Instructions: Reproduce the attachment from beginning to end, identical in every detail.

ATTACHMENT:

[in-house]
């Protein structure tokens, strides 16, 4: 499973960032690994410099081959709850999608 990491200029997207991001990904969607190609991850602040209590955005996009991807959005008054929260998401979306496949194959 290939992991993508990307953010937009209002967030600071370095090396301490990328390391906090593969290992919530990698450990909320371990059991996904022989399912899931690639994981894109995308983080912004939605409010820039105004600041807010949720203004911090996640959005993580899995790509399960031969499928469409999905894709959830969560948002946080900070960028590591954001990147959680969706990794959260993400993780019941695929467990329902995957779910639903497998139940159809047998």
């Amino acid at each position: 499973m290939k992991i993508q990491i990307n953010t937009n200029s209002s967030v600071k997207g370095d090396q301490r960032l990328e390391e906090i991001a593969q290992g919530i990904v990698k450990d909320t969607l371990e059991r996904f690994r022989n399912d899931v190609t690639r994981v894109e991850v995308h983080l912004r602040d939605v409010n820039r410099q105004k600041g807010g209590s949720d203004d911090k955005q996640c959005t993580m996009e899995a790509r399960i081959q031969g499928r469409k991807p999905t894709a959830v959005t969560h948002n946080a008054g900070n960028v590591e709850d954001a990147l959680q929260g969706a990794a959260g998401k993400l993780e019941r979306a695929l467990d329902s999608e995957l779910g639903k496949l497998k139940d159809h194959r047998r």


[in-house]
């Protein structure tokens, strides 16, 4: 499973960032690994410099081959709850999608 990491200029997207991001990904969607190609991850602040209590955005996009991807959005008054929260998401979306496949194959 290939992991993508990307953010937009209002967030600071370095090396301490990328390391906090593969290992919530990698450990909320371990059991996904022989399912899931690639994981894109995308983080912004939605409010820039105004600041807010949720203004911090996640959005993580899995790509399960031969499928469409999905894709959830969560948002946080900070960028590591954001990147959680969706990794959260993400993780019941695929467990329902995957779910639903497998139940159809047998």
């Amino acid at each position: 499973m290939k992991i993508q990491i990307n953010t937009n200029s209002s967030v600071k997207g370095d090396q301490r960032l990328e390391e906090i991001a593969q290992g919530i990904v990698k450990d909320t969607l371990e059991r996904f690994r022989n399912d899931v190609t690639r994981v894109e991850v995308h983080l912004r602040d939605v409010n820039r410099q105004k600041g807010g209590s949720d203004d911090k955005q996640c959005t993580m996009e899995a790509r399960i081959q031969g499928r469409k991807p999905t894709a959830v959005t969560h948002n946080a008054g900070n960028v590591e709850d954001a990147l959680q929260g969706a990794a959260g998401k993400l993780e019941r979306a695929l467990d329902s999608e995957l779910g639903k496949l497998k139940d159809h194959r047998r």